Global bank JPMorgan Chase & Co. has announced it will shell out $4 million in an effort to increase the youth’s access to economic and career opportunities in Detroit.
The grant, designed for a term of three years, was announced in a bid to increase the access of the youth graduating from Detroit’s high schools to well-paying and high-demanding jobs. Joining the Skillman Foundation, the Ford Foundation, and the Ford Motor Company Fund, the initiative aims to direct as many as 10,000 Detroit high school students towards carer education and work experiences.
As reported by the Detroit Free Press, in 2014, the bank had announced a $100 million commitment in an effort to, for example, train residents for new jobs, make mortgage money available for home loans, and speed up blight removal.
“We are excited about expanding career-focused educational programs that give Detroit’s young people opportunities to access career pathways in the city’s expanding sectors,” said Chauncy Lennon, Head of Workforce Initiatives, JPMorgan Chase, as reported by CSRWire.
“Building off a model proven in other communities, the collaborative approach being taken by the city to solve tough issues is reflected in their commitment to work with civic, business and education leaders to better align education with the skills that growing business sectors need.”
The grant offered by JPMorgan will help the work of United Way for Southeastern Michigan in expanding the access of almost 20 Detroit high schools to newer career opportunities.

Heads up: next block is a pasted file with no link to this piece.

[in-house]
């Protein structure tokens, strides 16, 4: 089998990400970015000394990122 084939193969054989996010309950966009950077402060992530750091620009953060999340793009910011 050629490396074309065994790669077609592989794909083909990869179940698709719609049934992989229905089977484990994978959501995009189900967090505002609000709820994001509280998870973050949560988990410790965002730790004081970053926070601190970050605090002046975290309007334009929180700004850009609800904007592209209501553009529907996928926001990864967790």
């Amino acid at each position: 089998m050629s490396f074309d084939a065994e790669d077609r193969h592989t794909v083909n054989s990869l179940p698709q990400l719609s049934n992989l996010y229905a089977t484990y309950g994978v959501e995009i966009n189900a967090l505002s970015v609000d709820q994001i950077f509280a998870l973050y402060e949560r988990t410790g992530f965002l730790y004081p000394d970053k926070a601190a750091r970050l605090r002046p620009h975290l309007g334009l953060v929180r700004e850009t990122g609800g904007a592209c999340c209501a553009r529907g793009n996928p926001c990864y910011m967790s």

In a news release, Lennon said, “Building off a model proven in other communities, the collaborative approach being taken by the city to solve tough issues is reflected in their commitment to work with civic, business and education leaders to better align education with the skills that growing business sectors need.”
Through this initiative, the industries targeted include health care, information technology, engineering, digital communications and public service, as reported by the Detroit Free Press.
A JPMorgan Chase research revealed that Detroit has a youth unemployment rate of almost 30 percent. The research, which took into account the 25 largest United States metro areas, showed that almost 15 percent of the youth are neither working nor in school. However, this number expands to as much as 33 percent when considering Detroit’s lower-income African-American neighborhoods.
Have good news to share? Email the editor.